How do we maintain reaching accuracy during body movement?

When reaching for an object we must compensate for any body movement that may take the arm off-target.  For example, reaching for a handrail when standing on a bus that suddenly accelerates requires detection and compensation for body movement relative to the handrail.  A key sensory system which can detect body motion is the vestibular system.  The vestibular apparatus is located in the inner ear, and provides signals of head rotation (head movement about axes of rotation, e.g. nodding or shaking head) and translation (head movement that occurs as a result of body movement) from which we can derive a sense of whole-body movement relative to our surroundings.  It is well known that vestibular sensory input plays an important role in balance control when standing.  We wanted to find out if this vestibular input is also used to maintain reaching accuracy during unexpected body movement.

To investigate vestibular control of reaching we used a technique called Galvanic vestibular stimulation (GVS). GVS involves passing a small electrical current (typically less than 5 mA) between electrodes behind each ear.  This artificially stimulates the vestibular nerve without actual body movement, and evokes a sensation of illusory whole-body movement (for a review of GVS see Fitzpatrick & Day, 2004). When standing or walking, GVS evokes compensatory responses, involving changes in orientation and sway, respectively (see ‘remote controlled’ man video). Previous research has also shown changes in arm trajectory evoked by GVS when reaching (Bresciani et al., 2002).  We examined these responses in further detail to determine their function.  In particular, we wanted to know if the responses are intended to maintain reaching accuracy by compensating for body motion.  For this to be true, the mechanism should only operate when reaching in an earth-fixed reference frame (e.g. picking up a cup from a table), as this requires compensation for body movement relative to the target. In contrast, moving the arm in a body-fixed reference frame (e.g. scratching your nose) does not require any compensation for whole-body movement.

We rotated participants using a rotating chair to generate unexpected body movement. With their eyes closed, the participants were completely reliant on vestibular signals to detect their movement.  We also applied GVS during chair rotation to alter perception of body movement, such that participants falsely perceived they had moved further or less than they actually had, depending on stimulation polarity (Day & Fitzpatrick, 2005). During rotation, participants were asked to control their arm trajectory either in an earth-fixed or body-fixed reference frame.  This was achieved by asking them to reach either for memorized targets situated on the laboratory wall (earth-fixed) or targets situated on their body (body-fixed).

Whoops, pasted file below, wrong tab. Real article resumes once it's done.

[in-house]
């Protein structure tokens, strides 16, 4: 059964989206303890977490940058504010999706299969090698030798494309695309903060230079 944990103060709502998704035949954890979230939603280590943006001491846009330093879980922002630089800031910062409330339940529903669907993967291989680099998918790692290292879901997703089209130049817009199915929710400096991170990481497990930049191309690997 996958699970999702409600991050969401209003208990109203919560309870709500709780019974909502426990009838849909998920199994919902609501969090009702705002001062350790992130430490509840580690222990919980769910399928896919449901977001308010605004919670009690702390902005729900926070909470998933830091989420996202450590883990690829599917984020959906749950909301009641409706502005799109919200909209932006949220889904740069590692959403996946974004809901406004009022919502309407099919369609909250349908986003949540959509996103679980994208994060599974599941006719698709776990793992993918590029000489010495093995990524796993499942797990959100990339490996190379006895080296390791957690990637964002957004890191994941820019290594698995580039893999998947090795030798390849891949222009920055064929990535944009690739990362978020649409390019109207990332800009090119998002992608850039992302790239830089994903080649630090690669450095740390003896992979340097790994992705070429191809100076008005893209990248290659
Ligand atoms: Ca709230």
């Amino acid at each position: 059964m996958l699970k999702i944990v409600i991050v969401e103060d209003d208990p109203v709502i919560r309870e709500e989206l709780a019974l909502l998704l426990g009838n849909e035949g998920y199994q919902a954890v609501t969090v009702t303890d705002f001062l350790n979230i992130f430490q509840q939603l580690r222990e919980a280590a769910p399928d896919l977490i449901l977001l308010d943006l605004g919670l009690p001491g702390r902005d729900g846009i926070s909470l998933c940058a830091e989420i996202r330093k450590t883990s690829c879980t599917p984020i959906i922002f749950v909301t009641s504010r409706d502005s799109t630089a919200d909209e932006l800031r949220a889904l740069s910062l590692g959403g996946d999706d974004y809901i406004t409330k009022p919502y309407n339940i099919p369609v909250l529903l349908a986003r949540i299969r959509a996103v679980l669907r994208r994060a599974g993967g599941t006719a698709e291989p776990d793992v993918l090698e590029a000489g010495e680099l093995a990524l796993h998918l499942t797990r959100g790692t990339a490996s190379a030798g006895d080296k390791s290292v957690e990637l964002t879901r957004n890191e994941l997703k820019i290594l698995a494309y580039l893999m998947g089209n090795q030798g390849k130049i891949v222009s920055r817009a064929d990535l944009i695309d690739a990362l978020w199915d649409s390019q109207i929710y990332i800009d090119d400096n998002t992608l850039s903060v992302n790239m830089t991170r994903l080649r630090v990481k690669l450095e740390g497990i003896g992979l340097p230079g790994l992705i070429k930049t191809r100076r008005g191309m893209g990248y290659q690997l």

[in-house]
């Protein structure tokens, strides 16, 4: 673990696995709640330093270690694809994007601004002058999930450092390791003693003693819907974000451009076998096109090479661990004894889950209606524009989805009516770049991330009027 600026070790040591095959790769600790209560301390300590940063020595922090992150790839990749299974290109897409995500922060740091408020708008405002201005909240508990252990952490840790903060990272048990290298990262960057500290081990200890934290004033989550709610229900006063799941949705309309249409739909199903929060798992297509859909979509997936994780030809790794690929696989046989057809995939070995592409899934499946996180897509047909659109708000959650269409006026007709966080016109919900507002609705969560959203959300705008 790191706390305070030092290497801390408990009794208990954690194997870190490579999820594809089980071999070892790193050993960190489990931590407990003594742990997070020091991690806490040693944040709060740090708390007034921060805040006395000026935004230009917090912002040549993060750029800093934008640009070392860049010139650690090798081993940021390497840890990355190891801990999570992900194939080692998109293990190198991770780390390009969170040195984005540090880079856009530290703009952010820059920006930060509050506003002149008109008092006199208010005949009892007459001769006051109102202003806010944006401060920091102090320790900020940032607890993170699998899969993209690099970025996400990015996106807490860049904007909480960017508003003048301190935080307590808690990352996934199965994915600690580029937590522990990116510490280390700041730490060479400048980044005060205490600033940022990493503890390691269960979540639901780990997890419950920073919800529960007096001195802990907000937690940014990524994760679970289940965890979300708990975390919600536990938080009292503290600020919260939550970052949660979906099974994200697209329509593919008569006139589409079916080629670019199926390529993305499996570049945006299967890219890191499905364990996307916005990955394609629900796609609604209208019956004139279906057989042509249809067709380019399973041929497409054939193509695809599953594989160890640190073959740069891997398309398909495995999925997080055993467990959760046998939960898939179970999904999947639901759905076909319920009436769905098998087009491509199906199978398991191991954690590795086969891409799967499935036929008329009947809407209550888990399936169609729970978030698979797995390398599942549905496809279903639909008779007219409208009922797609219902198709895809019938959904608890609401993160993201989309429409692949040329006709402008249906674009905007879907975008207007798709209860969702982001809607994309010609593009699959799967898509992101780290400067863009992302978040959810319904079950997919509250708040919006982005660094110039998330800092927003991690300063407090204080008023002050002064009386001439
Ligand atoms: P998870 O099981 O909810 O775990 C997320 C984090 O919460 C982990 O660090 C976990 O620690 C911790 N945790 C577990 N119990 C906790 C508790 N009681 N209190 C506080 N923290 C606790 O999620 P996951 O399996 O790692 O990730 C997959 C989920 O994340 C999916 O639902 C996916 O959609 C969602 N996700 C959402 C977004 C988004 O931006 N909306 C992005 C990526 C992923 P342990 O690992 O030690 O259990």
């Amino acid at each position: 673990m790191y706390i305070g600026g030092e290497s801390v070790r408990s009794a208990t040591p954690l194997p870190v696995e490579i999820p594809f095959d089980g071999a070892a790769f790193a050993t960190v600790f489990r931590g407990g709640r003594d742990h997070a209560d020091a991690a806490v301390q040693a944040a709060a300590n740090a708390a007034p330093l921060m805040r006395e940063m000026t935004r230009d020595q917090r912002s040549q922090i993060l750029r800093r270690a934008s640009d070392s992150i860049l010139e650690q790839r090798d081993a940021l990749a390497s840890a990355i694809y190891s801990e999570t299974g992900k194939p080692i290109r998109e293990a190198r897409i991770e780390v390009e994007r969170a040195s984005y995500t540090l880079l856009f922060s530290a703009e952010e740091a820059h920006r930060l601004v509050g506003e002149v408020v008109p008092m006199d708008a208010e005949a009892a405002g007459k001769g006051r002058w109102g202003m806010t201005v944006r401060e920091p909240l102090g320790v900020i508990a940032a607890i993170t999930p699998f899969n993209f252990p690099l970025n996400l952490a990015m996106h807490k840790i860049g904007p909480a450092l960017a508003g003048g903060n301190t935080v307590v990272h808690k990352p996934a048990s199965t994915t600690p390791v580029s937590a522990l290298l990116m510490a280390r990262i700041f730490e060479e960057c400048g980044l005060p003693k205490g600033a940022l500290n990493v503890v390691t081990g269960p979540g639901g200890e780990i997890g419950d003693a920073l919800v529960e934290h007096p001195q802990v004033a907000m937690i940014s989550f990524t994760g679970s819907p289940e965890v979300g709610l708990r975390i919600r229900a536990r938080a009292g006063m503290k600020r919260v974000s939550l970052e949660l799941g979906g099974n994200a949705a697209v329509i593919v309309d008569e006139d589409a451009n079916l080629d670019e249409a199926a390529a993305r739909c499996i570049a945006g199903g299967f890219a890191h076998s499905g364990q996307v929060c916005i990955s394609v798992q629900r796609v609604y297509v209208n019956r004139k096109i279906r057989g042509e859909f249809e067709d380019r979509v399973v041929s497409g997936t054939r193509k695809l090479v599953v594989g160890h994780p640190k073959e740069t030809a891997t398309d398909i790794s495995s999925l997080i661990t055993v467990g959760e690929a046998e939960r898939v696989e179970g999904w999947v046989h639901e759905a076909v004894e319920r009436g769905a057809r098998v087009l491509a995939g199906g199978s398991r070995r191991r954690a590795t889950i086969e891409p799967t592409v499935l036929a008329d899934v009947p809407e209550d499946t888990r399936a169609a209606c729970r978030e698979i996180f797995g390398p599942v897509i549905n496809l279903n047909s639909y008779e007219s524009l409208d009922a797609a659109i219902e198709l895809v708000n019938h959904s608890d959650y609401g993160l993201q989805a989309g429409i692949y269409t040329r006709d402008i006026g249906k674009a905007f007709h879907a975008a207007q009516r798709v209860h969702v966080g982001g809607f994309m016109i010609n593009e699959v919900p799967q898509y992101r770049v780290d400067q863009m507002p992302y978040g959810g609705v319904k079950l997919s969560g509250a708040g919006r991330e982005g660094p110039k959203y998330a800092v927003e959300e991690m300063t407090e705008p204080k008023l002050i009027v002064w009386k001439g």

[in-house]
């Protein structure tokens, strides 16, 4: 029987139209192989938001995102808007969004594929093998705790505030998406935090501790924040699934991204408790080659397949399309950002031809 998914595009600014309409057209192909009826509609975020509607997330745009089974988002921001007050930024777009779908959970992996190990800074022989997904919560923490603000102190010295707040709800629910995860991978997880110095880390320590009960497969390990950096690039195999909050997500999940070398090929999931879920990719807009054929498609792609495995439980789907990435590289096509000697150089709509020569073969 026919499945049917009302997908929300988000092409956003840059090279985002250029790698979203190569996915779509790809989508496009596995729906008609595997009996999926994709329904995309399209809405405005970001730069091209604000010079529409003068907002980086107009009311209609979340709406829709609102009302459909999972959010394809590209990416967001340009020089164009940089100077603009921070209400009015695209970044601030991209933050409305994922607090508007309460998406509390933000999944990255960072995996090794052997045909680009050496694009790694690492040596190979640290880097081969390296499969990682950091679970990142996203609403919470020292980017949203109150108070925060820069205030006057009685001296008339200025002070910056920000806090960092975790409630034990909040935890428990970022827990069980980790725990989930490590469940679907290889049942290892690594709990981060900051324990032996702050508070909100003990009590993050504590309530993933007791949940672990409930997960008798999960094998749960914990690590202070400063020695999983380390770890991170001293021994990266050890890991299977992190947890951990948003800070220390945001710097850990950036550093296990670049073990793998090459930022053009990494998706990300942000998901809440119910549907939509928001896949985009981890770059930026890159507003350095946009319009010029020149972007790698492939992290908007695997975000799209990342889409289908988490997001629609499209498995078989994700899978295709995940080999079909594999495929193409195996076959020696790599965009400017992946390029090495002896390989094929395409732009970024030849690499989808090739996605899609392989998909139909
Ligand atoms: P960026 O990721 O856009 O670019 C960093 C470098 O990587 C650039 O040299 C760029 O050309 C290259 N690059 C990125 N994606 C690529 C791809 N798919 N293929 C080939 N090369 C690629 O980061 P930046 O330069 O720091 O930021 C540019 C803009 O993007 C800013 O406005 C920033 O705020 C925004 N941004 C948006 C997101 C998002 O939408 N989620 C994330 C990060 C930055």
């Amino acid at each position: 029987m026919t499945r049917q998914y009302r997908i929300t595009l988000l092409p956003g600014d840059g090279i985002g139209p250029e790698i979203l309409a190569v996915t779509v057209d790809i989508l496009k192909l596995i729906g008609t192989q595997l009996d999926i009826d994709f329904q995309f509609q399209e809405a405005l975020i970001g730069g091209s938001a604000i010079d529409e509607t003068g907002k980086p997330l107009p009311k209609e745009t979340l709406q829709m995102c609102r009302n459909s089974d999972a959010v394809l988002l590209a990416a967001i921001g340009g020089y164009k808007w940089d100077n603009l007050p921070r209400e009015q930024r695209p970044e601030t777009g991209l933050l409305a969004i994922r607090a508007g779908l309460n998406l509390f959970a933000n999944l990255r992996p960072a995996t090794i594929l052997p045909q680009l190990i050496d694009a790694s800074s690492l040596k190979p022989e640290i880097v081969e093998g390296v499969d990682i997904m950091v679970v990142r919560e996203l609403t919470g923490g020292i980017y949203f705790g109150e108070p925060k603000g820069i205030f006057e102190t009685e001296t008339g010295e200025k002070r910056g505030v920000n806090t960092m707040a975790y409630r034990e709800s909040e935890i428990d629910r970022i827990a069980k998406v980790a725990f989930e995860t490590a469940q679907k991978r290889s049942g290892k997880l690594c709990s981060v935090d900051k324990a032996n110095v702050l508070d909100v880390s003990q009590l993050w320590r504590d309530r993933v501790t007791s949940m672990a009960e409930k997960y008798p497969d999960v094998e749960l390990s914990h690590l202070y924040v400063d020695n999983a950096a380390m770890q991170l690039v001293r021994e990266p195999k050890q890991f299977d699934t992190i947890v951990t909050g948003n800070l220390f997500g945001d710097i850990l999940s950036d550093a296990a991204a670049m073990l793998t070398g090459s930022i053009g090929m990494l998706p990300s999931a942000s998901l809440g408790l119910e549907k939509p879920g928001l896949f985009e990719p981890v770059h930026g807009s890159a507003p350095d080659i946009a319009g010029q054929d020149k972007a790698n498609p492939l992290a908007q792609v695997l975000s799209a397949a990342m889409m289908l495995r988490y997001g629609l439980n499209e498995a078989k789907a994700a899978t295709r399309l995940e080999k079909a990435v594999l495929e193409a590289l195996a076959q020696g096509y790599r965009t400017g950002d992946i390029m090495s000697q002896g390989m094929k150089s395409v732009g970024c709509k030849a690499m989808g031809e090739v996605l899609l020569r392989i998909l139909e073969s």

When reaching for an earth-fixed target during body movement, the participants made arm movements to compensate for chair rotation, thus maintaining reach accuracy. When GVS was applied, they compensated more or less depending on the polarity of the GVS stimulus, even though the actual body movement was always the same. In contrast, when reaching in a body-centred reference frame, there was no effect of GVS on the arm movement. Our findings demonstrate that vestibular-evoked changes in arm movement only occur when reaching in an earth-fixed reference frame. Only under these circumstances is there any need to compensate for body motion. We conclude that vestibular input plays an important role in maintaining reaching accuracy during unexpected body movement.



We have shown that vestibular input plays an important role in maintaining reaching accuracy during body movement.  As we get older, vestibular detection of body movement is impaired.  Based on our findings, this age related vestibular dysfunction could impair our ability to reach for a handrail during an unexpected body motion, a factor that may contribute to a higher incidence of falls in the elderly.



Smith CP, Reynolds RF (2016). Vestibular feedback maintains reaching accuracy during body movement. J Physiol. DOI: 10.1113/JP273125.

If you cannot access the paper, please click here to request a copy.



Bresciani JP, Blouin J, Popov K, Bourdin C, Sarlegna F, Vercher JL, Gauthier GM (2002). Galvanic vestibular stimulation in humans produces online arm movement deviations when reaching towards memorized visual targets. Neurosci Lett 318, 34-38.

Day BL, Fitzpatrick RC (2005). Virtual head rotation reveals a process of route reconstruction from human vestibular signals. J Physiol 567, 591–597.

Fitzpatrick RC, Day BL (2004). Probing the human vestibular system with galvanic stimulation. J Appl Physiol 96, 2301-2316.



Craig Smith and Raymond Reynolds

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